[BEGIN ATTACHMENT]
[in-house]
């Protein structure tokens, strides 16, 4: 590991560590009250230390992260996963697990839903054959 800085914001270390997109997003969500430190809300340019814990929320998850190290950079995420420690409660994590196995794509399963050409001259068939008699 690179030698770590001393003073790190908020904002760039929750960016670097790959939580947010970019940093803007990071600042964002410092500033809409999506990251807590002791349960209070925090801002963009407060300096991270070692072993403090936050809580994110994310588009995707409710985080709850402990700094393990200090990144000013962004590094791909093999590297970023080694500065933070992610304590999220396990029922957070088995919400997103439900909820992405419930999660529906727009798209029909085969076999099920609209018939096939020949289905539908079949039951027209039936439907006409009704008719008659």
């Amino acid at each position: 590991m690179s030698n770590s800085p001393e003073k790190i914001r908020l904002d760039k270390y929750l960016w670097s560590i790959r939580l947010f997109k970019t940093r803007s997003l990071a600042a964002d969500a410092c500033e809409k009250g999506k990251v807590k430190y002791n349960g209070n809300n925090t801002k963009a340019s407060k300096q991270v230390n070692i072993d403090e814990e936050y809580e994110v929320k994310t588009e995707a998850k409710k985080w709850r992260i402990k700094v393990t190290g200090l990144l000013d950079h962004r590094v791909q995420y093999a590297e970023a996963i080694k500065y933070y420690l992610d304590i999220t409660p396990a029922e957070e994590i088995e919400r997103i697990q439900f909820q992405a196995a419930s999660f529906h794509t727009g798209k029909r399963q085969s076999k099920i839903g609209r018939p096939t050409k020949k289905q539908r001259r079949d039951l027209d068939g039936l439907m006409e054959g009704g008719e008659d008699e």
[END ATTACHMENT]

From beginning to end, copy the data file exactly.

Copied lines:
[in-house]
């Protein structure tokens, strides 16, 4: 590991560590009250230390992260996963697990839903054959 800085914001270390997109997003969500430190809300340019814990929320998850190290950079995420420690409660994590196995794509399963050409001259068939008699 690179030698770590001393003073790190908020904002760039929750960016670097790959939580947010970019940093803007990071600042964002410092500033809409999506990251807590002791349960209070925090801002963009407060300096991270070692072993403090936050809580994110994310588009995707409710985080709850402990700094393990200090990144000013962004590094791909093999590297970023080694500065933070992610304590999220396990029922957070088995919400997103439900909820992405419930999660529906727009798209029909085969076999099920609209018939096939020949289905539908079949039951027209039936439907006409009704008719008659």
């Amino acid at each position: 590991m690179s030698n770590s800085p001393e003073k790190i914001r908020l904002d760039k270390y929750l960016w670097s560590i790959r939580l947010f997109k970019t940093r803007s997003l990071a600042a964002d969500a410092c500033e809409k009250g999506k990251v807590k430190y002791n349960g209070n809300n925090t801002k963009a340019s407060k300096q991270v230390n070692i072993d403090e814990e936050y809580e994110v929320k994310t588009e995707a998850k409710k985080w709850r992260i402990k700094v393990t190290g200090l990144l000013d950079h962004r590094v791909q995420y093999a590297e970023a996963i080694k500065y933070y420690l992610d304590i999220t409660p396990a029922e957070e994590i088995e919400r997103i697990q439900f909820q992405a196995a419930s999660f529906h794509t727009g798209k029909r399963q085969s076999k099920i839903g609209r018939p096939t050409k020949k289905q539908r001259r079949d039951l027209d068939g039936l439907m006409e054959g009704g008719e008659d008699e």